The contrast between Electra's close-cropped hair and ragged, even filthy, appearance, and Clytemnestra's oriental Trojan-loot glamour is a key polarity in this play. Unlike Sophocles, Euripides does not provide a 'normative' female character, one who (like Chrysothemis) expresses conventional wisdom about female roles. This Electra represents mourning, but she is actually unhinged and divorced from the realities of her society; without gender or social role (neither maid, wife, mother nor widow; although a princess by birth she is a peasant by status), she maintains a self-imposed exile from the real world, inhabiting an interior life of thwarted hatred.

It is Electra's physical, bodily, statement of rejection and rebellion against all her mother stands for that we find in Euripides which has influenced the costume design for productions of Sophocles' play. In the 1997 Donmar Warehouse production, Zoë Wanamaker's Electra had a shorn and bleeding scalp, as if she had torn her hair out in tufts; Jane Montgomery (Compass, 1999) was streaked with her own blood, and had bandaged wrists. Sophoclean Electras in recent productions all seem to have shorn hair, although in the text there is no mention of a cropped head. A shaven female head could indicate woman as soldier, as de-loused concentration-camp inmate; as shamed collaboratrice; woman de-feminised; woman as victim - even, post-punk, woman as fashion-victim. Perhaps, for modern audiences, this is rather too indeterminate (or clichéed) a signifier.

The Complex
The fourth feature on my list was 'the Complex'. Hamlet's supposed 'Oedipus complex' was particularly foregrounded in Laurence Olivier's film of 1948, and in the mid twentieth century, actors began to add psychoanalysis of their characters to rehearsal practice and preparation. Aeschylus's Electra shows least sign of suffering from her own complex, and Euripides', the most. Sophocles' Electra presents a variation; she transfers her filial love to her brother. That she needs to attempt some kind of continuing physical contact with her father has been indicated in, for example, productions in 1997 (Leveaux); 1999 (Compass); 1999 (Mitchell, RNT); and in 2000 (theatre babel) in which Electra wrapped herself in a greatcoat which we presume was her father's. In the Compass production, an army mess-tin and a shaving brush were among the small items Electra ranged, like totemic symbols, on her father's grave. In a number of productions, Electra has been seen to treasure a photograph of her father (in the theatre babel production, and in publicity for the 2001 Cambridge Greek Play) - a reminder of what she has lost. (An audience might also be reminded of other such totemic photographs, those of the so-called 'Disappeared', lost victims of South American tyranny.) At the close of the Compass production, having appropriated her mother's handbag and mirror, Electra began to make-up her face with bright red lipstick. Such details of staging seem to me to represent a particularly telling instance of one Electra play informing another, since it is in Euripides' play that Electra's feelings are described by Clytemnestra herself: 'My child, you have always been inclined to love your father. This is a fact of life: some children belong to the male side, others love their mothers more than their fathers'. (1101)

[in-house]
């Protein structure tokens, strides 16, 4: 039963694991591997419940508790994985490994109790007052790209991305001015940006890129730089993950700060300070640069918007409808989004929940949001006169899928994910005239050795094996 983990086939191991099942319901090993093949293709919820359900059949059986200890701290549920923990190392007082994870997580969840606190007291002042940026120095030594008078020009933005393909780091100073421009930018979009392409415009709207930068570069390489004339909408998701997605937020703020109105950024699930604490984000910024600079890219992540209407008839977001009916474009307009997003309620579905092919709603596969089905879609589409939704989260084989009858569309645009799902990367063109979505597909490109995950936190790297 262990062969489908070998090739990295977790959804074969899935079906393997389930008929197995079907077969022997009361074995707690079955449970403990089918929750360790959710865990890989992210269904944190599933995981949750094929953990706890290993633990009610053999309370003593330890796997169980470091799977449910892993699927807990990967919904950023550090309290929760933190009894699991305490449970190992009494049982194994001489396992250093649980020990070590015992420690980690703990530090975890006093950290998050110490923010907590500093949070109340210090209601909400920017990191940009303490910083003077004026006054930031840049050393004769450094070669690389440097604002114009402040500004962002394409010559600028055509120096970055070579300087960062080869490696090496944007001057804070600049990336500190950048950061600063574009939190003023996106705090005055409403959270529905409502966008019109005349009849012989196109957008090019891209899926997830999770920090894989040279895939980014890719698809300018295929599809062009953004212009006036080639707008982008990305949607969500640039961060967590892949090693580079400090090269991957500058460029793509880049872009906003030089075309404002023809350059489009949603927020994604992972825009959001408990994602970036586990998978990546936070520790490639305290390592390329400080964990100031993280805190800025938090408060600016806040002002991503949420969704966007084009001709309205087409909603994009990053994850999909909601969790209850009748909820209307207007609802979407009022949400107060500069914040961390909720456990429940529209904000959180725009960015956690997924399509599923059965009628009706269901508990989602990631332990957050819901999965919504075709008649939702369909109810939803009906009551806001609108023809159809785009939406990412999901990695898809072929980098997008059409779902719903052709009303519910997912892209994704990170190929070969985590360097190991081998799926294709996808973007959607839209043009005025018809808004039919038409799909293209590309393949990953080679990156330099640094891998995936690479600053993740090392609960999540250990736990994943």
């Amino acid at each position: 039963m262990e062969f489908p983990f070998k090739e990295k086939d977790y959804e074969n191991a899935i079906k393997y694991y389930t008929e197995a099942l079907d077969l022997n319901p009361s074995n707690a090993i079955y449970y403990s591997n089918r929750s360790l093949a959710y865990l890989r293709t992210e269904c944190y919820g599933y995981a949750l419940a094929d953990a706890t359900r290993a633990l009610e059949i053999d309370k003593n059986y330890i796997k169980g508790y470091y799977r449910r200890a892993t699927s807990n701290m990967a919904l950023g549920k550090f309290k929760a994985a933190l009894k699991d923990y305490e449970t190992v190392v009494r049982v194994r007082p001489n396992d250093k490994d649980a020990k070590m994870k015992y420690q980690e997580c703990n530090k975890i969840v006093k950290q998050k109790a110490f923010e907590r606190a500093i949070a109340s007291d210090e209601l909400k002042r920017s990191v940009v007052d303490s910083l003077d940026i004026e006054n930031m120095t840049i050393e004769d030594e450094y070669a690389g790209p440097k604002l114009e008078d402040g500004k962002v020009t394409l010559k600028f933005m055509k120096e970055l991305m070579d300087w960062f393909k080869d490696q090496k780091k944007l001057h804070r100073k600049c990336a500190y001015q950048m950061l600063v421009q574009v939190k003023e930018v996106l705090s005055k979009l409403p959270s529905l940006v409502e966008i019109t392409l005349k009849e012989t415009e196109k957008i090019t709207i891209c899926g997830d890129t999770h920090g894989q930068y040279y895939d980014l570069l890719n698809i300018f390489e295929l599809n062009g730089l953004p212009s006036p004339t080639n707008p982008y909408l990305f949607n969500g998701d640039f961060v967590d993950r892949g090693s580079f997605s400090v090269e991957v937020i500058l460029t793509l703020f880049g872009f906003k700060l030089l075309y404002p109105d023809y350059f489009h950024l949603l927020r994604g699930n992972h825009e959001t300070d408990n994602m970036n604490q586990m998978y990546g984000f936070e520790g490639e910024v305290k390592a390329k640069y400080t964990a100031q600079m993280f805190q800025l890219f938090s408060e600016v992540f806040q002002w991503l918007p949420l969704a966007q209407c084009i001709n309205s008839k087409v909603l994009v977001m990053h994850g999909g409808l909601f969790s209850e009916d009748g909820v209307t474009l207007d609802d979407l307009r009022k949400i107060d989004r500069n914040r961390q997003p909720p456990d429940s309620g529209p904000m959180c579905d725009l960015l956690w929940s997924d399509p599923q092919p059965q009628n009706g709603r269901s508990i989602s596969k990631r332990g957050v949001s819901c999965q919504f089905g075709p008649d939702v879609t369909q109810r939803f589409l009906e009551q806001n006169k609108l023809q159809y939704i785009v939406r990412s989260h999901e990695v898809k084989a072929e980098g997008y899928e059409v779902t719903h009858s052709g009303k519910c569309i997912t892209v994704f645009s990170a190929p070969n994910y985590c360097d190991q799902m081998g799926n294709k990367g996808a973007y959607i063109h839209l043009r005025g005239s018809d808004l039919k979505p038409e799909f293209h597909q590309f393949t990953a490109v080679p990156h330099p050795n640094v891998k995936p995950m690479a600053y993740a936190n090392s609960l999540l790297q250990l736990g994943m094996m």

Gender confusion